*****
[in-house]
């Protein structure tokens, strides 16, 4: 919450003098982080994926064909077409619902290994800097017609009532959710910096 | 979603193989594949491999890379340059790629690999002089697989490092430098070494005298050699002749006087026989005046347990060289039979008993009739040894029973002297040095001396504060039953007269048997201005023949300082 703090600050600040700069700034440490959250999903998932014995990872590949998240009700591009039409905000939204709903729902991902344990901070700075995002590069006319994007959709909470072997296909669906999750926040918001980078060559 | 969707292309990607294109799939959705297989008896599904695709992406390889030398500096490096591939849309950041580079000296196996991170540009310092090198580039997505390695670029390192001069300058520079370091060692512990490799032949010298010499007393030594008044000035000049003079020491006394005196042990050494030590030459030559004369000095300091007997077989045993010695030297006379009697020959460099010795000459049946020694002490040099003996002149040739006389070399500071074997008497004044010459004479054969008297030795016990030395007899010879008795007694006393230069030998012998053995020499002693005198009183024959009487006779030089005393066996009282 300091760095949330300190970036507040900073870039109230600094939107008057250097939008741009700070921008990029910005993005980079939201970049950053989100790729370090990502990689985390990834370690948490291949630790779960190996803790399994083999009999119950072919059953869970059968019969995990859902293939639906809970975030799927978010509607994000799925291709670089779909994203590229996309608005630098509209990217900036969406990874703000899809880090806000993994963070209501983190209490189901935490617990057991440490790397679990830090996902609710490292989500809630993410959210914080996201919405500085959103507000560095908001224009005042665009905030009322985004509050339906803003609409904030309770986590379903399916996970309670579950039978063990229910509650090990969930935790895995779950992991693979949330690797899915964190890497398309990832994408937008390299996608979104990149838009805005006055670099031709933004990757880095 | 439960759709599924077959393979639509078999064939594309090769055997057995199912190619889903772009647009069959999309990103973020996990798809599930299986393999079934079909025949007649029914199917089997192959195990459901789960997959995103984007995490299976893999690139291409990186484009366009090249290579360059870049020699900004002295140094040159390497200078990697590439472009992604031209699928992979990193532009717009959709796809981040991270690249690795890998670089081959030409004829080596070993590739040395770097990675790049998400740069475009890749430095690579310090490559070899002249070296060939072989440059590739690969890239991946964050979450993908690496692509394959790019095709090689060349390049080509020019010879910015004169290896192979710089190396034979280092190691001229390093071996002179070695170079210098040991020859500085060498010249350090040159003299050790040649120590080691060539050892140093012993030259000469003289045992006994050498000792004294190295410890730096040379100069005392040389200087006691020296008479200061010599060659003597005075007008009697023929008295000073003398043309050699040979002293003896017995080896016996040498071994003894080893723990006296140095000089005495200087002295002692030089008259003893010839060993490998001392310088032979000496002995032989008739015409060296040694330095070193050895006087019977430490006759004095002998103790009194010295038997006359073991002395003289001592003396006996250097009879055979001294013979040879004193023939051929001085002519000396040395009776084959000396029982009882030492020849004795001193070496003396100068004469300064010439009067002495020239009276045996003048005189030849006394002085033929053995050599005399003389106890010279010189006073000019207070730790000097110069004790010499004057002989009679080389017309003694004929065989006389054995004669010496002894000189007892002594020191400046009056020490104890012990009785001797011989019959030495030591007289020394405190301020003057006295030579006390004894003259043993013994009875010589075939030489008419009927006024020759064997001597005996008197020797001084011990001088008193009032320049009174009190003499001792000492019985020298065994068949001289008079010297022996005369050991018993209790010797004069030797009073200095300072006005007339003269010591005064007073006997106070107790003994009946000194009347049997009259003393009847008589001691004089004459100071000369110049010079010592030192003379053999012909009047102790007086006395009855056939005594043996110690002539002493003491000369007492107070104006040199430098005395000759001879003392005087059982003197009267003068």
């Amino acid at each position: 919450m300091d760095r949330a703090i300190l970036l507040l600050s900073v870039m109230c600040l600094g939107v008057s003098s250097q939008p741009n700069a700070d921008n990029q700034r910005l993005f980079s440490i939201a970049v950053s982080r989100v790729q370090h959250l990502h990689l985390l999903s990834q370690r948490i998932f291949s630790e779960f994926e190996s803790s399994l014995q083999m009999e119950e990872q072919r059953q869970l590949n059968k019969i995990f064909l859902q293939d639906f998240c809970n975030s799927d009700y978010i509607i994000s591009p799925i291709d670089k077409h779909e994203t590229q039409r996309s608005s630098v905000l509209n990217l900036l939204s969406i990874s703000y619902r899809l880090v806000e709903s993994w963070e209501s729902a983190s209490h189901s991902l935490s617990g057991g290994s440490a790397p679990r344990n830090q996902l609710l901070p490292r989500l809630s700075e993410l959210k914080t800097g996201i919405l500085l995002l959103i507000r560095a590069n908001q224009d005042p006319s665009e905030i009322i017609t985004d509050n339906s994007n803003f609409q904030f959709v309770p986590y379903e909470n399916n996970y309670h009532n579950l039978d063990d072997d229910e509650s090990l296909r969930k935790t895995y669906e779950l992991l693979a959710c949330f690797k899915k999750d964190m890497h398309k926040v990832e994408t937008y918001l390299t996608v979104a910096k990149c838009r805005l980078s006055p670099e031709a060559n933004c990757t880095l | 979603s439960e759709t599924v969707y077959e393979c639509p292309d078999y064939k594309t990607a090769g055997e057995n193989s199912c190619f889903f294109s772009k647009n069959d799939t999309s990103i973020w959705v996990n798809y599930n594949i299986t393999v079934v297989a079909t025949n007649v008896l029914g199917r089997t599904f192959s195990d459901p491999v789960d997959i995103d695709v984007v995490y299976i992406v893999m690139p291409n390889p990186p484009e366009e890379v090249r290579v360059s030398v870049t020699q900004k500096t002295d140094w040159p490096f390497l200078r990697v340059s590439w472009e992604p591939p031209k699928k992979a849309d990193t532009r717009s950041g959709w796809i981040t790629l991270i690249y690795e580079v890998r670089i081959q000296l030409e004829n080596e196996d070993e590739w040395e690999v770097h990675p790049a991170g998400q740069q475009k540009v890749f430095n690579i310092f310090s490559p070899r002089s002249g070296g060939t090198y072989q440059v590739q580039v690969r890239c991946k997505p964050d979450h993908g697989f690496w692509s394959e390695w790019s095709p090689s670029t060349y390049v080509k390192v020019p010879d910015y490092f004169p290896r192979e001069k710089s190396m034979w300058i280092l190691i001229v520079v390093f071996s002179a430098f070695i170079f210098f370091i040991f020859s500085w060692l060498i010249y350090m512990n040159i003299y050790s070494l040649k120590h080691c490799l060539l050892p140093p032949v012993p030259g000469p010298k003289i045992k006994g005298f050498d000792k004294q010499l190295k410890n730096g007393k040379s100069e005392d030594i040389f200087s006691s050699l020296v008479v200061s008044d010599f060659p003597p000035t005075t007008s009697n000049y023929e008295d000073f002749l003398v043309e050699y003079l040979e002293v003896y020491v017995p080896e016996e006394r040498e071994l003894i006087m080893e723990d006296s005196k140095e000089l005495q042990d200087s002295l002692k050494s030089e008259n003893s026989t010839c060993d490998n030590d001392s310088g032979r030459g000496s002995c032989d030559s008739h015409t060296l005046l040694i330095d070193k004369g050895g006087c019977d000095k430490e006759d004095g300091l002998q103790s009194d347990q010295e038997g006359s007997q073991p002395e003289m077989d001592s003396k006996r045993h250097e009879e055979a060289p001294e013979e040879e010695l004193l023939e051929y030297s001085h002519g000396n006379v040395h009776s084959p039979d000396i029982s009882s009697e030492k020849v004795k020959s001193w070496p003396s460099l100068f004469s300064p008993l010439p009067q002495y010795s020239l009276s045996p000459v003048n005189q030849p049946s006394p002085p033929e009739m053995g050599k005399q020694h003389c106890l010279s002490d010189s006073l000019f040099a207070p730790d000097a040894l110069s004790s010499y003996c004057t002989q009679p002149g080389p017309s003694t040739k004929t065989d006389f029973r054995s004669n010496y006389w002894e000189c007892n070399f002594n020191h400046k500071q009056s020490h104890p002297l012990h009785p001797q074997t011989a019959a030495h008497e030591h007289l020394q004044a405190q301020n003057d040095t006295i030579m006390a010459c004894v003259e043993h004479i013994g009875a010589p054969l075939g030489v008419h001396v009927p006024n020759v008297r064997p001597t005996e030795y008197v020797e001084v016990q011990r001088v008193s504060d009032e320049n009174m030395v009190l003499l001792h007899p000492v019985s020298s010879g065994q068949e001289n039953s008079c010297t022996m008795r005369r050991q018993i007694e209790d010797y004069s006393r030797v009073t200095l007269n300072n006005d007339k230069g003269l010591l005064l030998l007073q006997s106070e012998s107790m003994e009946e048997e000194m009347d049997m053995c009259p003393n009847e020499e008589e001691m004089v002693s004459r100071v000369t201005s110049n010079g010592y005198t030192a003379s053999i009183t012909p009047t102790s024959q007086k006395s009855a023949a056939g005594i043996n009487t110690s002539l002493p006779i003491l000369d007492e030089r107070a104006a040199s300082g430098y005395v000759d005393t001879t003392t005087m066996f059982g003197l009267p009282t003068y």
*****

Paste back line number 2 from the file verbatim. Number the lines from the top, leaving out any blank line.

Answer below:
């Protein structure tokens, strides 16, 4: 919450003098982080994926064909077409619902290994800097017609009532959710910096 | 979603193989594949491999890379340059790629690999002089697989490092430098070494005298050699002749006087026989005046347990060289039979008993009739040894029973002297040095001396504060039953007269048997201005023949300082 703090600050600040700069700034440490959250999903998932014995990872590949998240009700591009039409905000939204709903729902991902344990901070700075995002590069006319994007959709909470072997296909669906999750926040918001980078060559 | 969707292309990607294109799939959705297989008896599904695709992406390889030398500096490096591939849309950041580079000296196996991170540009310092090198580039997505390695670029390192001069300058520079370091060692512990490799032949010298010499007393030594008044000035000049003079020491006394005196042990050494030590030459030559004369000095300091007997077989045993010695030297006379009697020959460099010795000459049946020694002490040099003996002149040739006389070399500071074997008497004044010459004479054969008297030795016990030395007899010879008795007694006393230069030998012998053995020499002693005198009183024959009487006779030089005393066996009282 300091760095949330300190970036507040900073870039109230600094939107008057250097939008741009700070921008990029910005993005980079939201970049950053989100790729370090990502990689985390990834370690948490291949630790779960190996803790399994083999009999119950072919059953869970059968019969995990859902293939639906809970975030799927978010509607994000799925291709670089779909994203590229996309608005630098509209990217900036969406990874703000899809880090806000993994963070209501983190209490189901935490617990057991440490790397679990830090996902609710490292989500809630993410959210914080996201919405500085959103507000560095908001224009005042665009905030009322985004509050339906803003609409904030309770986590379903399916996970309670579950039978063990229910509650090990969930935790895995779950992991693979949330690797899915964190890497398309990832994408937008390299996608979104990149838009805005006055670099031709933004990757880095 | 439960759709599924077959393979639509078999064939594309090769055997057995199912190619889903772009647009069959999309990103973020996990798809599930299986393999079934079909025949007649029914199917089997192959195990459901789960997959995103984007995490299976893999690139291409990186484009366009090249290579360059870049020699900004002295140094040159390497200078990697590439472009992604031209699928992979990193532009717009959709796809981040991270690249690795890998670089081959030409004829080596070993590739040395770097990675790049998400740069475009890749430095690579310090490559070899002249070296060939072989440059590739690969890239991946964050979450993908690496692509394959790019095709090689060349390049080509020019010879910015004169290896192979710089190396034979280092190691001229390093071996002179070695170079210098040991020859500085060498010249350090040159003299050790040649120590080691060539050892140093012993030259000469003289045992006994050498000792004294190295410890730096040379100069005392040389200087006691020296008479200061010599060659003597005075007008009697023929008295000073003398043309050699040979002293003896017995080896016996040498071994003894080893723990006296140095000089005495200087002295002692030089008259003893010839060993490998001392310088032979000496002995032989008739015409060296040694330095070193050895006087019977430490006759004095002998103790009194010295038997006359073991002395003289001592003396006996250097009879055979001294013979040879004193023939051929001085002519000396040395009776084959000396029982009882030492020849004795001193070496003396100068004469300064010439009067002495020239009276045996003048005189030849006394002085033929053995050599005399003389106890010279010189006073000019207070730790000097110069004790010499004057002989009679080389017309003694004929065989006389054995004669010496002894000189007892002594020191400046009056020490104890012990009785001797011989019959030495030591007289020394405190301020003057006295030579006390004894003259043993013994009875010589075939030489008419009927006024020759064997001597005996008197020797001084011990001088008193009032320049009174009190003499001792000492019985020298065994068949001289008079010297022996005369050991018993209790010797004069030797009073200095300072006005007339003269010591005064007073006997106070107790003994009946000194009347049997009259003393009847008589001691004089004459100071000369110049010079010592030192003379053999012909009047102790007086006395009855056939005594043996110690002539002493003491000369007492107070104006040199430098005395000759001879003392005087059982003197009267003068």